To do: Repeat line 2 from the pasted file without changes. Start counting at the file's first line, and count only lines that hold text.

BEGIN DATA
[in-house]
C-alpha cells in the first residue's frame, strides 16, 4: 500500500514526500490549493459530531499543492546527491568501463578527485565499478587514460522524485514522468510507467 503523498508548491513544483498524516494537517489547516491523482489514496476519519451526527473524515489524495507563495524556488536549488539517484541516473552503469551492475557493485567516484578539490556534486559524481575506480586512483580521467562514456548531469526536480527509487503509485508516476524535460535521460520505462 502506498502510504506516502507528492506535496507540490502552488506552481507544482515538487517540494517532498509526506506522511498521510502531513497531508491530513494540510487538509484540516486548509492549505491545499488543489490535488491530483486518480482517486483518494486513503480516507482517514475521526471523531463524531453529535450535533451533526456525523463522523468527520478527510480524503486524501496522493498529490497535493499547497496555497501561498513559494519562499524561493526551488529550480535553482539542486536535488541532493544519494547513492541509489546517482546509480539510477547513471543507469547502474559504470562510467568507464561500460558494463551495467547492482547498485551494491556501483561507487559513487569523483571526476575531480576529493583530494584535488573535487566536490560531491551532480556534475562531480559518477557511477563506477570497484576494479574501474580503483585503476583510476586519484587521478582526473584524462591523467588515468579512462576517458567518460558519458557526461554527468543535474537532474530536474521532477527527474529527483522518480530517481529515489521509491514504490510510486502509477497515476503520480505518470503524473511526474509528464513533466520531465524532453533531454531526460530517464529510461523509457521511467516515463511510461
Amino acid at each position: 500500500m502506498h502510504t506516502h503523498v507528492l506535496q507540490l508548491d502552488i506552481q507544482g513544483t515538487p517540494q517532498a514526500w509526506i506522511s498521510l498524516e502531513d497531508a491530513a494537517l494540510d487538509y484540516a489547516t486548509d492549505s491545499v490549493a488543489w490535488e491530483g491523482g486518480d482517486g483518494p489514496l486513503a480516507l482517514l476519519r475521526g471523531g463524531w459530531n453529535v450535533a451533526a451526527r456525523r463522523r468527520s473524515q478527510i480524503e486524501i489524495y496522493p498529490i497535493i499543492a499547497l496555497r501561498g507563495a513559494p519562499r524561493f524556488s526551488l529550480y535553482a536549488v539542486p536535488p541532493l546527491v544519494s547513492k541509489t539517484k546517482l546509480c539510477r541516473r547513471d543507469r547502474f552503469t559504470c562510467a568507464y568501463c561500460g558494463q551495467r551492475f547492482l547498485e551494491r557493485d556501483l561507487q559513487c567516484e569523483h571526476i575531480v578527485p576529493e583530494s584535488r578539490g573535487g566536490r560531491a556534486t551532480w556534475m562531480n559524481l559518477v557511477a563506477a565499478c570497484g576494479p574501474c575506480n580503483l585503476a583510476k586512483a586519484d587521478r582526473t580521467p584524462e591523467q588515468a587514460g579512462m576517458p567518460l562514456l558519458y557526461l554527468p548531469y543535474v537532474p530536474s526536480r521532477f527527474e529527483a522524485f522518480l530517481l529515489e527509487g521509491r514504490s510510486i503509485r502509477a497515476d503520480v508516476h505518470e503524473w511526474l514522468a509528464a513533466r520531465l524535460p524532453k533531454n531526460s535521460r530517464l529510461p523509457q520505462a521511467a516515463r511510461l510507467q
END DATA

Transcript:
C-alpha cells in the first residue's frame, strides 16, 4: 500500500514526500490549493459530531499543492546527491568501463578527485565499478587514460522524485514522468510507467 503523498508548491513544483498524516494537517489547516491523482489514496476519519451526527473524515489524495507563495524556488536549488539517484541516473552503469551492475557493485567516484578539490556534486559524481575506480586512483580521467562514456548531469526536480527509487503509485508516476524535460535521460520505462 502506498502510504506516502507528492506535496507540490502552488506552481507544482515538487517540494517532498509526506506522511498521510502531513497531508491530513494540510487538509484540516486548509492549505491545499488543489490535488491530483486518480482517486483518494486513503480516507482517514475521526471523531463524531453529535450535533451533526456525523463522523468527520478527510480524503486524501496522493498529490497535493499547497496555497501561498513559494519562499524561493526551488529550480535553482539542486536535488541532493544519494547513492541509489546517482546509480539510477547513471543507469547502474559504470562510467568507464561500460558494463551495467547492482547498485551494491556501483561507487559513487569523483571526476575531480576529493583530494584535488573535487566536490560531491551532480556534475562531480559518477557511477563506477570497484576494479574501474580503483585503476583510476586519484587521478582526473584524462591523467588515468579512462576517458567518460558519458557526461554527468543535474537532474530536474521532477527527474529527483522518480530517481529515489521509491514504490510510486502509477497515476503520480505518470503524473511526474509528464513533466520531465524532453533531454531526460530517464529510461523509457521511467516515463511510461